For me, the primary purpose of blogging and podcasting is to learn and to improve on my film interest through writing, reflecting and discussing cinema with a broad range of like-minded people. The 'dream' of joining film journalism in a professional sense is something that I do intend to work towards and, moreso, to even break in Film Academia by writing about cinema.

These 12-episodes are part of one series focussing exclusively on directors - choosing one film to extrapolate (love that word) from. In some cases, these are directors that I know through and through, in other cases they are directors I have had to research - and this podcast is a great outlet to relay the knowledge I have learnt.

It's a big job and takes a while to prepare, record and edit - but so far, it has been worth it. By keeping it as a limited run, we can reflect and improve if we decide to continue...

It is already up on itunes and can be found easily on podomatic - so, please do try and write reviews and support us if you can! We have the ol' RSS feed and 2.0 RSS and, if you link in different ways, we also have it on Google and Yahoo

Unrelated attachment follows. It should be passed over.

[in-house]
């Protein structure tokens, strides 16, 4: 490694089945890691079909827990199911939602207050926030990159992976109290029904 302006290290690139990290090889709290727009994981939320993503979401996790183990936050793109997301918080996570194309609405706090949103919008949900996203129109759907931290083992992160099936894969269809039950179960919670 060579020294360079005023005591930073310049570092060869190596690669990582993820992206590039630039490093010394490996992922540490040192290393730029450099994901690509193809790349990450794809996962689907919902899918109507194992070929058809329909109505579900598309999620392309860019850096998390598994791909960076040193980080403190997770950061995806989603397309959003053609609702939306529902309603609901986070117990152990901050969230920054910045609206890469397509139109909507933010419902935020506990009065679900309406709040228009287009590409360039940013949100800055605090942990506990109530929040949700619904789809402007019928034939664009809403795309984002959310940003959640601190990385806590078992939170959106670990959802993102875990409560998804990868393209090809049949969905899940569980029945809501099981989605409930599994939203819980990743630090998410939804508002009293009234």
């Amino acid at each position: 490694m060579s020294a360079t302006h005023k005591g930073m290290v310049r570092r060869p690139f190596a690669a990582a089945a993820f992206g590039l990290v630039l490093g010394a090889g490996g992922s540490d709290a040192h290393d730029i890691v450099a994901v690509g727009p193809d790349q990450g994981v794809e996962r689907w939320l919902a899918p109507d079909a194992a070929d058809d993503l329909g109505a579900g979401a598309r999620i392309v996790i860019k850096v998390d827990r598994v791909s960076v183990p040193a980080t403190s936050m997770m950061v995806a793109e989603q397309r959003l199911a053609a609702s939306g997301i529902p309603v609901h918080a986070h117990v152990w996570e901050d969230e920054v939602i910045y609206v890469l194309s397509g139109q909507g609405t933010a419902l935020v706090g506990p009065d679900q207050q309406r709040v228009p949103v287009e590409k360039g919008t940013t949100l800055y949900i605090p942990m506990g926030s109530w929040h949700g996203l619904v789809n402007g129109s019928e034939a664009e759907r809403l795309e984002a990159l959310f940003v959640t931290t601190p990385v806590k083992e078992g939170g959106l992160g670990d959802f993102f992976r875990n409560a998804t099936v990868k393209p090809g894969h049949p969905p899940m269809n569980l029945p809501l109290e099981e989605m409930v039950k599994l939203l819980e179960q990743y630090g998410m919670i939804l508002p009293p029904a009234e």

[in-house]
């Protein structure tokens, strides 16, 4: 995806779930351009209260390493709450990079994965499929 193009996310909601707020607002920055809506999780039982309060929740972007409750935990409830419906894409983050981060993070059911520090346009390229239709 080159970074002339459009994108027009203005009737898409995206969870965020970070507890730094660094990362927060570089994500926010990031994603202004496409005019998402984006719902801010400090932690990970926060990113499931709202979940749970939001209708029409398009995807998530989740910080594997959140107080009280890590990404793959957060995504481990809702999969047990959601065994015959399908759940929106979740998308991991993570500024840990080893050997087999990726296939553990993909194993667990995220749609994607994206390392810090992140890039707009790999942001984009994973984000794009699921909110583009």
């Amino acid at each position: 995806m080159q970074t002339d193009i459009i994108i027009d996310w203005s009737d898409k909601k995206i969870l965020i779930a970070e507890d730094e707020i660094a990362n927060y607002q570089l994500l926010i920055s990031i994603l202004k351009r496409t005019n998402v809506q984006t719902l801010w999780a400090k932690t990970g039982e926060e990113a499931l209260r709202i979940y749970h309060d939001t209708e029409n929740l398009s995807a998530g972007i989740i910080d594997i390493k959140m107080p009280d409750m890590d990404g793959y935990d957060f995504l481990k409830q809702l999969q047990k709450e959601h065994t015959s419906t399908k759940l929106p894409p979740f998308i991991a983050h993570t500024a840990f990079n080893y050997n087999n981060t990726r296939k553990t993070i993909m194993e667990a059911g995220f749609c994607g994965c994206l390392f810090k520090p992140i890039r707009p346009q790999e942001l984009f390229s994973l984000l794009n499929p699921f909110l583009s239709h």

Here we go:

Series 1: Episode 1 - Martin Scorsese and 'Goodfellas'

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A-Z #83: Gandhi

You can pick up hundreds of DVDs for a round-pound each - it doesn't matter. It's never about quantity, it's about quality. A-Z is my way of going through my collection, from A-Z, and understanding why I own the films ... or you can tell me why I should sell 'em

#83 - Gandhi

Why did I buy it?

Twas a Best Picture I have not seen. In an attempt to watch all the Best Picture winners, I believed that Gandhi was the film that stalled me for its win in 1982. Turns out, this is inaccurate. I have all the winners from 2011 and all the way back to ... 1987 ... and The Last Emperor. At any rate, I bought Gandhi and I watched it and ... if I'm honest, it might be sold off...

Why do I still own it?

Because it is a good film with a strong moral centre-point... based on a true-story with an incredible performance from Ben Kingsley. My problem is whether I will watch it again. As good as it is, I will struggle to view it a second time because its over 3-hours long and, until I make my epic film with thousands of extras ... I doubt I will need to watch it. Having said that, I could argue the same point as Lawrence of Arabia. If I was to sell Gandhi ... then I should additionally sell Lawrence of Arabia ... 

Should it stay or should it go?
Large Association of Movie Blogs

Friday, 3 June 2011

A-Z #82: Four Lions

You can pick up hundreds of DVDs for a round-pound each - it doesn't matter. It's never about quantity, it's about quality. A-Z is my way of going through my collection, from A-Z, and understanding why I own the films ... or you can tell me why I should sell 'em

#82 - Four Lions 

Why did I buy it?

I didn't. Second half of a Christmas present from Bangor Rep/Bruvva Graham. It really is a great film and I thoroughly loved it when I first watched it and, to rewatch it again, I believe it will get better and - most importantly for a comedy film - it will get quotable.